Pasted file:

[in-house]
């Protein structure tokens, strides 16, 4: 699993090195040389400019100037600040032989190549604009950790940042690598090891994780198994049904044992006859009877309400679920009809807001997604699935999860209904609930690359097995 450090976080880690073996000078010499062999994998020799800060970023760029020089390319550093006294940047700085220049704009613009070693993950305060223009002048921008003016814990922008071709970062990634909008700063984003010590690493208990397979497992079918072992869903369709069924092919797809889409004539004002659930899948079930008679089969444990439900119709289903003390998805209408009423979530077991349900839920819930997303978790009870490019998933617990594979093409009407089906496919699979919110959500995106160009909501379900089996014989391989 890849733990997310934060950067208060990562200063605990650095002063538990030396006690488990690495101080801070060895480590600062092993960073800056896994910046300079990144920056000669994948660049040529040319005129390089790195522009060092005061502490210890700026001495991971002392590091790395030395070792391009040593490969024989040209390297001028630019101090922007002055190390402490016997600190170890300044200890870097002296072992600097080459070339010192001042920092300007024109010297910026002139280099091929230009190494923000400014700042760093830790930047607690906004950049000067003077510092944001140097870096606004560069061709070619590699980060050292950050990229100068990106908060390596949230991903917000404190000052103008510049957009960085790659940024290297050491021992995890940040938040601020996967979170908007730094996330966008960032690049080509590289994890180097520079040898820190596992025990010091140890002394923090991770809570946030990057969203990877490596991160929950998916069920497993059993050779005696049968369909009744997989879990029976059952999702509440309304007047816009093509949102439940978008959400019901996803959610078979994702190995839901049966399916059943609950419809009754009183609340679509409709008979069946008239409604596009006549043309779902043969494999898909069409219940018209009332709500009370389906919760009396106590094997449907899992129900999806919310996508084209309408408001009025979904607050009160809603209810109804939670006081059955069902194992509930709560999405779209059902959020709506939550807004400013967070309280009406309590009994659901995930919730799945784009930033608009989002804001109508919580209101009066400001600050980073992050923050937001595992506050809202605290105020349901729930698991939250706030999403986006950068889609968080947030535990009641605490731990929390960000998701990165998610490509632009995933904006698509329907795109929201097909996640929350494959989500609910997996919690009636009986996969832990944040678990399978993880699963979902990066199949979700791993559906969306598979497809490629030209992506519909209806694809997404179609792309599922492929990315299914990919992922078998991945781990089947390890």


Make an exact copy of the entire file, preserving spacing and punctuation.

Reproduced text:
[in-house]
């Protein structure tokens, strides 16, 4: 699993090195040389400019100037600040032989190549604009950790940042690598090891994780198994049904044992006859009877309400679920009809807001997604699935999860209904609930690359097995 450090976080880690073996000078010499062999994998020799800060970023760029020089390319550093006294940047700085220049704009613009070693993950305060223009002048921008003016814990922008071709970062990634909008700063984003010590690493208990397979497992079918072992869903369709069924092919797809889409004539004002659930899948079930008679089969444990439900119709289903003390998805209408009423979530077991349900839920819930997303978790009870490019998933617990594979093409009407089906496919699979919110959500995106160009909501379900089996014989391989 890849733990997310934060950067208060990562200063605990650095002063538990030396006690488990690495101080801070060895480590600062092993960073800056896994910046300079990144920056000669994948660049040529040319005129390089790195522009060092005061502490210890700026001495991971002392590091790395030395070792391009040593490969024989040209390297001028630019101090922007002055190390402490016997600190170890300044200890870097002296072992600097080459070339010192001042920092300007024109010297910026002139280099091929230009190494923000400014700042760093830790930047607690906004950049000067003077510092944001140097870096606004560069061709070619590699980060050292950050990229100068990106908060390596949230991903917000404190000052103008510049957009960085790659940024290297050491021992995890940040938040601020996967979170908007730094996330966008960032690049080509590289994890180097520079040898820190596992025990010091140890002394923090991770809570946030990057969203990877490596991160929950998916069920497993059993050779005696049968369909009744997989879990029976059952999702509440309304007047816009093509949102439940978008959400019901996803959610078979994702190995839901049966399916059943609950419809009754009183609340679509409709008979069946008239409604596009006549043309779902043969494999898909069409219940018209009332709500009370389906919760009396106590094997449907899992129900999806919310996508084209309408408001009025979904607050009160809603209810109804939670006081059955069902194992509930709560999405779209059902959020709506939550807004400013967070309280009406309590009994659901995930919730799945784009930033608009989002804001109508919580209101009066400001600050980073992050923050937001595992506050809202605290105020349901729930698991939250706030999403986006950068889609968080947030535990009641605490731990929390960000998701990165998610490509632009995933904006698509329907795109929201097909996640929350494959989500609910997996919690009636009986996969832990944040678990399978993880699963979902990066199949979700791993559906969306598979497809490629030209992506519909209806694809997404179609792309599922492929990315299914990919992922078998991945781990089947390890």